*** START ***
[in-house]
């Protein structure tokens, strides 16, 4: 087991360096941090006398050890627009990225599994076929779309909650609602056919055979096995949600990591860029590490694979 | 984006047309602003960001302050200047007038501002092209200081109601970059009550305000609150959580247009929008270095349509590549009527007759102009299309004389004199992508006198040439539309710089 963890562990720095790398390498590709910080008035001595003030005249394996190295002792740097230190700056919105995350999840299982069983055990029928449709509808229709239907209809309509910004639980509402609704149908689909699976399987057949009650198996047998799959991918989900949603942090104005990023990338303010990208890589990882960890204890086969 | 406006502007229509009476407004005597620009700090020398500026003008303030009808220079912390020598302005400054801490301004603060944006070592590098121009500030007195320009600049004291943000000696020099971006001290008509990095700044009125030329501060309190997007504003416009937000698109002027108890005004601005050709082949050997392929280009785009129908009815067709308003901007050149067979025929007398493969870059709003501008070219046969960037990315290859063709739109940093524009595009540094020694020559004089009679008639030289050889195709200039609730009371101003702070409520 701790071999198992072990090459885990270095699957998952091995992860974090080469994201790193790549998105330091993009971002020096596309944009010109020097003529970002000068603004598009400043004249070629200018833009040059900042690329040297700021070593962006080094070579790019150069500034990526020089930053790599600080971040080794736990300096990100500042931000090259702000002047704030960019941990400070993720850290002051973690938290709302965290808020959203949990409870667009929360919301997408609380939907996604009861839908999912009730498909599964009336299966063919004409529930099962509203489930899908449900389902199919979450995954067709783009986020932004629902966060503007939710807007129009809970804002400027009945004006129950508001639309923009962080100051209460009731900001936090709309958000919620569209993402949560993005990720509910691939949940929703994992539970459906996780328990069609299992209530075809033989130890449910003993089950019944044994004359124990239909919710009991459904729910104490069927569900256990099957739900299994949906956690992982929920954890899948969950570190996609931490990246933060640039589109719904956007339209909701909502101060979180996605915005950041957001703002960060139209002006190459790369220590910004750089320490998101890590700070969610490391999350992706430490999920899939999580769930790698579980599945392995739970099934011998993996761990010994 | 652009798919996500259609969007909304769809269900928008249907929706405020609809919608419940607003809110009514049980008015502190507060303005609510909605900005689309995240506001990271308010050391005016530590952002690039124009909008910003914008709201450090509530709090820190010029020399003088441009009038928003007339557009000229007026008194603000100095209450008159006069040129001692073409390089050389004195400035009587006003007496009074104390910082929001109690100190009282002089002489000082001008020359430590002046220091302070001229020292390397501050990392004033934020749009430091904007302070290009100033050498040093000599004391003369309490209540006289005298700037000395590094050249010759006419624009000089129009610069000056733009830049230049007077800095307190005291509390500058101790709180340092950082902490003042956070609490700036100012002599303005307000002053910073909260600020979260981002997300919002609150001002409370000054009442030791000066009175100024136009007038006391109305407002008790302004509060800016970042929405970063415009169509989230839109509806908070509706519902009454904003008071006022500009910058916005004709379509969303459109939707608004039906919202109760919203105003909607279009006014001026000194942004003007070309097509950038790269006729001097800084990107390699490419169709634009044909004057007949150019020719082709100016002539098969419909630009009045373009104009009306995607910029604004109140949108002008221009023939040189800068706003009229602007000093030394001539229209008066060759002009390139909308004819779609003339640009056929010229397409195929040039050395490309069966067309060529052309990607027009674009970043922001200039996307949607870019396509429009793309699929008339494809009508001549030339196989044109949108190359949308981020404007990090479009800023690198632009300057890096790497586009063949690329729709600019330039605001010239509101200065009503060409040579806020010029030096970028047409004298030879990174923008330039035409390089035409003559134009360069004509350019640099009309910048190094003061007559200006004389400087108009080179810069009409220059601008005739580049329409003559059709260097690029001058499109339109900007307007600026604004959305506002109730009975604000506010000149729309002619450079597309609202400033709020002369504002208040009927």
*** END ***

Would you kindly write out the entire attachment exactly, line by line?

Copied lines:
[in-house]
């Protein structure tokens, strides 16, 4: 087991360096941090006398050890627009990225599994076929779309909650609602056919055979096995949600990591860029590490694979 | 984006047309602003960001302050200047007038501002092209200081109601970059009550305000609150959580247009929008270095349509590549009527007759102009299309004389004199992508006198040439539309710089 963890562990720095790398390498590709910080008035001595003030005249394996190295002792740097230190700056919105995350999840299982069983055990029928449709509808229709239907209809309509910004639980509402609704149908689909699976399987057949009650198996047998799959991918989900949603942090104005990023990338303010990208890589990882960890204890086969 | 406006502007229509009476407004005597620009700090020398500026003008303030009808220079912390020598302005400054801490301004603060944006070592590098121009500030007195320009600049004291943000000696020099971006001290008509990095700044009125030329501060309190997007504003416009937000698109002027108890005004601005050709082949050997392929280009785009129908009815067709308003901007050149067979025929007398493969870059709003501008070219046969960037990315290859063709739109940093524009595009540094020694020559004089009679008639030289050889195709200039609730009371101003702070409520 701790071999198992072990090459885990270095699957998952091995992860974090080469994201790193790549998105330091993009971002020096596309944009010109020097003529970002000068603004598009400043004249070629200018833009040059900042690329040297700021070593962006080094070579790019150069500034990526020089930053790599600080971040080794736990300096990100500042931000090259702000002047704030960019941990400070993720850290002051973690938290709302965290808020959203949990409870667009929360919301997408609380939907996604009861839908999912009730498909599964009336299966063919004409529930099962509203489930899908449900389902199919979450995954067709783009986020932004629902966060503007939710807007129009809970804002400027009945004006129950508001639309923009962080100051209460009731900001936090709309958000919620569209993402949560993005990720509910691939949940929703994992539970459906996780328990069609299992209530075809033989130890449910003993089950019944044994004359124990239909919710009991459904729910104490069927569900256990099957739900299994949906956690992982929920954890899948969950570190996609931490990246933060640039589109719904956007339209909701909502101060979180996605915005950041957001703002960060139209002006190459790369220590910004750089320490998101890590700070969610490391999350992706430490999920899939999580769930790698579980599945392995739970099934011998993996761990010994 | 652009798919996500259609969007909304769809269900928008249907929706405020609809919608419940607003809110009514049980008015502190507060303005609510909605900005689309995240506001990271308010050391005016530590952002690039124009909008910003914008709201450090509530709090820190010029020399003088441009009038928003007339557009000229007026008194603000100095209450008159006069040129001692073409390089050389004195400035009587006003007496009074104390910082929001109690100190009282002089002489000082001008020359430590002046220091302070001229020292390397501050990392004033934020749009430091904007302070290009100033050498040093000599004391003369309490209540006289005298700037000395590094050249010759006419624009000089129009610069000056733009830049230049007077800095307190005291509390500058101790709180340092950082902490003042956070609490700036100012002599303005307000002053910073909260600020979260981002997300919002609150001002409370000054009442030791000066009175100024136009007038006391109305407002008790302004509060800016970042929405970063415009169509989230839109509806908070509706519902009454904003008071006022500009910058916005004709379509969303459109939707608004039906919202109760919203105003909607279009006014001026000194942004003007070309097509950038790269006729001097800084990107390699490419169709634009044909004057007949150019020719082709100016002539098969419909630009009045373009104009009306995607910029604004109140949108002008221009023939040189800068706003009229602007000093030394001539229209008066060759002009390139909308004819779609003339640009056929010229397409195929040039050395490309069966067309060529052309990607027009674009970043922001200039996307949607870019396509429009793309699929008339494809009508001549030339196989044109949108190359949308981020404007990090479009800023690198632009300057890096790497586009063949690329729709600019330039605001010239509101200065009503060409040579806020010029030096970028047409004298030879990174923008330039035409390089035409003559134009360069004509350019640099009309910048190094003061007559200006004389400087108009080179810069009409220059601008005739580049329409003559059709260097690029001058499109339109900007307007600026604004959305506002109730009975604000506010000149729309002619450079597309609202400033709020002369504002208040009927």